At Bank of Hawaii, our commitment to our customers is a shared trust — one that springs from the confidence placed in us, and our determination to honor that trust in every aspect of our service. A passion for helping customers is what motivates our teams. Because our clients say it better than anyone, a few of them share how our services have improved their lives and/or businesses through the following profiles and videos.
Lyndsey Haraguchi-Nakayama: Our farm is a six-generation working family farm that’s over 100 years old. We have been mainly growing taro for several generations, but we grow diversified crops.
Hanalei Taro & Juice Co. are our food trucks. They serve the value-added food portion of our family farm where we specialize in fresh taro dishes. We serve our Hanalei taro veggie burger, taro hummus, and kūlolo (a traditional Hawaiian dessert). Our menu provides a variety of items, including vegan and gluten- and dairy-free dishes, all the way to traditional Hawaiian food, like laulau and kalua pork.
We also care for the Ho‘opulapula Haraguchi Rice Mill, a 501 c(3) nonprofit agrarian museum that was started by my parents in the early 1980s. I am the educational administrator, and my parents, Rodney and Karol Haraguchi, oversee it along with the help of a community-led board of directors.
From our family’s viewpoint, we don’t think our life as farmers is interesting. However, my mother is a teacher and she realized that nowhere else in the state could children come and see agricultural artifacts that have been preserved from the 1800s and early 1900s. She also saw the museum as an opportunity to preserve local oral history while informing visitors about current challenges. We educate about the local ecosystem, about endangered and invasive species, and instill the importance of farming because that’s needed for future generations to survive.
In April 2018, the North Shore community, Koloa, and other areas of Kauai and Oahu were affected by historic flooding, and everybody is still rebuilding.
On our farm not only did we need to salvage artifacts that were washed out of the museum, but five foundational pillars from the farmhouse and office were knocked out by the flood, so the floors are collapsing. Toward the end of 2019, we received permission to begin demolishing and start rebuilding. The museum is still closed to the public as we continue with taro field flood recovery and eco-farm education tours. It’s taking a lot longer than we’d like, and we continue to work daily on the farm and at the food trucks, but it’s probably going to take us at least two to three years to complete rebuilding.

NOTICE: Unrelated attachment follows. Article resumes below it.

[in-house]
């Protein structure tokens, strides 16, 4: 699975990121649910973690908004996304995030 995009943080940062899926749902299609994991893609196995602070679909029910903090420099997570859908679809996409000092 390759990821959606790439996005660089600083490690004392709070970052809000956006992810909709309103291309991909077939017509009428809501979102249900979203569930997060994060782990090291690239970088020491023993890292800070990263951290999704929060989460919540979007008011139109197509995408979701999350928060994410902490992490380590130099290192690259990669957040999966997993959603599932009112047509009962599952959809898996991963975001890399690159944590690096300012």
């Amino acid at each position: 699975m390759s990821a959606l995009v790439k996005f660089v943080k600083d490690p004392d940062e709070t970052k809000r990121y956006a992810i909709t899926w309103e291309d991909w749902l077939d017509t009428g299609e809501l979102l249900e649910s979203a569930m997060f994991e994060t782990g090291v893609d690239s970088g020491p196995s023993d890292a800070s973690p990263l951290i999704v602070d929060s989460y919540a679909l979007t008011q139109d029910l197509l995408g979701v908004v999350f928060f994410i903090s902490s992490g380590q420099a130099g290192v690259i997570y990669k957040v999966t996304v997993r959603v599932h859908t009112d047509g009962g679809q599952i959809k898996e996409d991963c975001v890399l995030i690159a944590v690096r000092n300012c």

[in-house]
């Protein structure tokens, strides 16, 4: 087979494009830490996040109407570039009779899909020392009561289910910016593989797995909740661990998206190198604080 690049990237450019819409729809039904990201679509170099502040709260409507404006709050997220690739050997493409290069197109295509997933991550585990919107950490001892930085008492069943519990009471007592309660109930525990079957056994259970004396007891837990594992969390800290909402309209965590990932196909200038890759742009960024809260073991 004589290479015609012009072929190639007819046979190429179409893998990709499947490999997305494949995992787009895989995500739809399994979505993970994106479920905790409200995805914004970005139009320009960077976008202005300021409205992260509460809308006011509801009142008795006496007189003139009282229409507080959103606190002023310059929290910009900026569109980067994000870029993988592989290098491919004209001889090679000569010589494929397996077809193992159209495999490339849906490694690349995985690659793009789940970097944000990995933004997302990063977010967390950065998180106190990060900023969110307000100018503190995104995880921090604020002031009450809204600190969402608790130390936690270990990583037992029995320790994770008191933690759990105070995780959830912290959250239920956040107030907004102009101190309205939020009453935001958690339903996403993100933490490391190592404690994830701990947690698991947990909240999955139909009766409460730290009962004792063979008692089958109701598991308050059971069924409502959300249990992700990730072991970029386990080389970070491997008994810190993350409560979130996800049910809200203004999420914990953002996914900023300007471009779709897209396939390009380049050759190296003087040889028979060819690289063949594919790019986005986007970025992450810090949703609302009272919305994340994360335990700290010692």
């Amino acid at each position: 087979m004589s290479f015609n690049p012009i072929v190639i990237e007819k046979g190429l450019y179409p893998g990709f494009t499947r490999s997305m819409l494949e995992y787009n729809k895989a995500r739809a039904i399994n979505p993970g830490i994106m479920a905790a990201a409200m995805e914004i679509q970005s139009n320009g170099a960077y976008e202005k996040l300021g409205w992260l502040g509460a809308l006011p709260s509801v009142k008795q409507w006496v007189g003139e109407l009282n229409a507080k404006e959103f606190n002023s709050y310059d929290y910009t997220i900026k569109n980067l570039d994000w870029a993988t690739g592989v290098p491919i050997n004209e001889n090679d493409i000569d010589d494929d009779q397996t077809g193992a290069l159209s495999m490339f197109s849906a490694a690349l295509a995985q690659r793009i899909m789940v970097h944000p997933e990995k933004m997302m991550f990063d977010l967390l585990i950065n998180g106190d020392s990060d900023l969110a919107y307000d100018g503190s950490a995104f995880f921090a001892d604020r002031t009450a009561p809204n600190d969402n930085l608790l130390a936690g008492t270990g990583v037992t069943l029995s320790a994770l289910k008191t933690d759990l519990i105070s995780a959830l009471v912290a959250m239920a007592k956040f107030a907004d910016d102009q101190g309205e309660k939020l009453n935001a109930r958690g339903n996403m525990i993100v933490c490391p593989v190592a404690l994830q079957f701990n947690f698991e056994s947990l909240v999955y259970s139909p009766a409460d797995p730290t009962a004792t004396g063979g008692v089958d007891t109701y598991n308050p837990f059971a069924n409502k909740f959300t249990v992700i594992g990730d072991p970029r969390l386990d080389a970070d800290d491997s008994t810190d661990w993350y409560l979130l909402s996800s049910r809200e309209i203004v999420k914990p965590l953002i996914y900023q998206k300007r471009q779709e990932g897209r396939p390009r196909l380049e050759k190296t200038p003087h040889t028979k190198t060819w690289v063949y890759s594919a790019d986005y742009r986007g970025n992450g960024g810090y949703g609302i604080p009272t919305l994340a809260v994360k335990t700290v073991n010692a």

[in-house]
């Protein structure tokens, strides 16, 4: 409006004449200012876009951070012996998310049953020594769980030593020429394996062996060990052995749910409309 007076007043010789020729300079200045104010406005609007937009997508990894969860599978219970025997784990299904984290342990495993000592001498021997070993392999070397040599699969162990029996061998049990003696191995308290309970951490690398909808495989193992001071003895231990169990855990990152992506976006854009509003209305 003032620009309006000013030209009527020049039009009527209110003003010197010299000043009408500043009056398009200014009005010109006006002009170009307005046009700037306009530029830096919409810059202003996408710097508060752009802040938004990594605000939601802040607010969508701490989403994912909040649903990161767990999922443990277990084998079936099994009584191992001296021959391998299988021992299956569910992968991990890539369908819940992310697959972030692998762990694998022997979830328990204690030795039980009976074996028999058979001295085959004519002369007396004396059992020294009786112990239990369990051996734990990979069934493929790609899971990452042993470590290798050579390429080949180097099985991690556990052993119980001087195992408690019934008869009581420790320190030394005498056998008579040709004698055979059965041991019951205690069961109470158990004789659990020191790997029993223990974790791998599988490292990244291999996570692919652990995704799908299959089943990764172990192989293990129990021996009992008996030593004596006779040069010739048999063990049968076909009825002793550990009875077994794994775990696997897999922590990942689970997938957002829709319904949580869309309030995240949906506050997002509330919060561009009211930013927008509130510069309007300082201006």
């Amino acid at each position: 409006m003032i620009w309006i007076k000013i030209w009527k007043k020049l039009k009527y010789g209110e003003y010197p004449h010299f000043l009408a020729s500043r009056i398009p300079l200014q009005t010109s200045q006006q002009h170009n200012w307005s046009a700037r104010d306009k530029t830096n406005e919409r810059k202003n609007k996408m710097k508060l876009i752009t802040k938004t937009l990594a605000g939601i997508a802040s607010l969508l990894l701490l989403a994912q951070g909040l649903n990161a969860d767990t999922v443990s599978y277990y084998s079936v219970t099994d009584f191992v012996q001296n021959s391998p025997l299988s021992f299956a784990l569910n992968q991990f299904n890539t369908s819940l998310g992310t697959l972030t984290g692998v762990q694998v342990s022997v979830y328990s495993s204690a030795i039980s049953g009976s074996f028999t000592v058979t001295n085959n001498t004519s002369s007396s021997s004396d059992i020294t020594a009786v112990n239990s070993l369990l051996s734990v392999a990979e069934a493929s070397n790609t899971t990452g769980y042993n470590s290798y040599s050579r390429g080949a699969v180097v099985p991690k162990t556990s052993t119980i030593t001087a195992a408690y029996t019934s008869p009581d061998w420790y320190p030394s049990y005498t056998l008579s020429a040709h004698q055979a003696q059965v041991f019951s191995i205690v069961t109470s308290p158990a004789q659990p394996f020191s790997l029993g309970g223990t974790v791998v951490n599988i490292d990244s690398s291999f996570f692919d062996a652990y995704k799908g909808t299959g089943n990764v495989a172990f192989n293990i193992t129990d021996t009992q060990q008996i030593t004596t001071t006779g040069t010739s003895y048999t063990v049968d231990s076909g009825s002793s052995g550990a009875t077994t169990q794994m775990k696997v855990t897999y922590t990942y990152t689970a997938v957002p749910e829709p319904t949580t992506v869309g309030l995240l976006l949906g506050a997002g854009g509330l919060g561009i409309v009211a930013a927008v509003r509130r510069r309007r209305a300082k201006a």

I look for trustworthiness, dependability and understanding in a banking relationship. After the floods, BOH was very empathetic; they listened to our situation, and they wanted to know how they could help.
Brandon Sassone, the Princeville Branch manager, came to a Hanalei Business Co-Operative meeting where I told him that I would like to make more deposits using the mobile app. Brandon helped to extend the limit so I could deposit many work checks at one time online. That really helped.
It was heartwarming to see how the community pulled together after the flooding, and some reached out by donating online at HaraguchiRiceMill.org. Thanks to BOH SVP and Kauai Market Manager Sonia Topenio, a special account was set up to accept donations and acknowledge them with receipts for tax deductions.
Even when we face disasters, we have to be able to move forward. Working from my farm truck was the quickest way that I could get things back up and running on a day-to-day basis. Mobile banking is what I utilize the most, and I also use online banking for bill paying and payroll transfers. I have a wooden desk that fits over the steering wheel in my truck to hold my laptop, and I can pay invoices or make deposits within a few minutes.
We also worked to quickly reopen our Hanalei food truck because we wanted the community to have a place to get food, and we wanted our staff to have jobs. All of our electrical equipment in the food truck got washed in the flood. Chris Kashiwagi, our senior relationship banker at BOH, has always been very helpful with anything we need. She spearheaded my getting two new credit cards to purchase replacement equipment so we could reopen the food truck and our staff could stay employed.
BOH is definitely a bank with Hawaii people in mind. Whether it’s personal, or business or nonprofit, they stand for the local community. They understand the challenges. That makes all the difference.
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